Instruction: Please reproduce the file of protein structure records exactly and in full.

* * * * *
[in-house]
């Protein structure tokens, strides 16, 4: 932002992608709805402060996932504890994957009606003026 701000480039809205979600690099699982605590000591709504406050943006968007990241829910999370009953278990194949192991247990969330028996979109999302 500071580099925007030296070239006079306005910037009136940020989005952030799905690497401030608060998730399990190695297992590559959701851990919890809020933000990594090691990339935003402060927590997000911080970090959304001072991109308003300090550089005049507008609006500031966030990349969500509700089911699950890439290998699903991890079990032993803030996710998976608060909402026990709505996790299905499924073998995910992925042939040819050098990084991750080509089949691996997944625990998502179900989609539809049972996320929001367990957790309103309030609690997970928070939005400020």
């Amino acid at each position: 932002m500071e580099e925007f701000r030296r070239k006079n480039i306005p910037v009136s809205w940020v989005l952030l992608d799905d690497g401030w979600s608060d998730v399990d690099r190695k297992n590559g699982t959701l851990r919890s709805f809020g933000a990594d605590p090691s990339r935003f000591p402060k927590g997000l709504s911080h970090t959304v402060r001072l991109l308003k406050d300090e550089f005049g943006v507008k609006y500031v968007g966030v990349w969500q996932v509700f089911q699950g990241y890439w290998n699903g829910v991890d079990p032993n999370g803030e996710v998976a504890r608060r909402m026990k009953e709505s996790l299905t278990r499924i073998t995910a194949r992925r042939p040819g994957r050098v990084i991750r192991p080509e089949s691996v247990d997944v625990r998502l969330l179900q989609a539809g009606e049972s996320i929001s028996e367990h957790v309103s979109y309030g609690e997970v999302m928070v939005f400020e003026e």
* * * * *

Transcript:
[in-house]
């Protein structure tokens, strides 16, 4: 932002992608709805402060996932504890994957009606003026 701000480039809205979600690099699982605590000591709504406050943006968007990241829910999370009953278990194949192991247990969330028996979109999302 500071580099925007030296070239006079306005910037009136940020989005952030799905690497401030608060998730399990190695297992590559959701851990919890809020933000990594090691990339935003402060927590997000911080970090959304001072991109308003300090550089005049507008609006500031966030990349969500509700089911699950890439290998699903991890079990032993803030996710998976608060909402026990709505996790299905499924073998995910992925042939040819050098990084991750080509089949691996997944625990998502179900989609539809049972996320929001367990957790309103309030609690997970928070939005400020």
């Amino acid at each position: 932002m500071e580099e925007f701000r030296r070239k006079n480039i306005p910037v009136s809205w940020v989005l952030l992608d799905d690497g401030w979600s608060d998730v399990d690099r190695k297992n590559g699982t959701l851990r919890s709805f809020g933000a990594d605590p090691s990339r935003f000591p402060k927590g997000l709504s911080h970090t959304v402060r001072l991109l308003k406050d300090e550089f005049g943006v507008k609006y500031v968007g966030v990349w969500q996932v509700f089911q699950g990241y890439w290998n699903g829910v991890d079990p032993n999370g803030e996710v998976a504890r608060r909402m026990k009953e709505s996790l299905t278990r499924i073998t995910a194949r992925r042939p040819g994957r050098v990084i991750r192991p080509e089949s691996v247990d997944v625990r998502l969330l179900q989609a539809g009606e049972s996320i929001s028996e367990h957790v309103s979109y309030g609690e997970v999302m928070v939005f400020e003026e």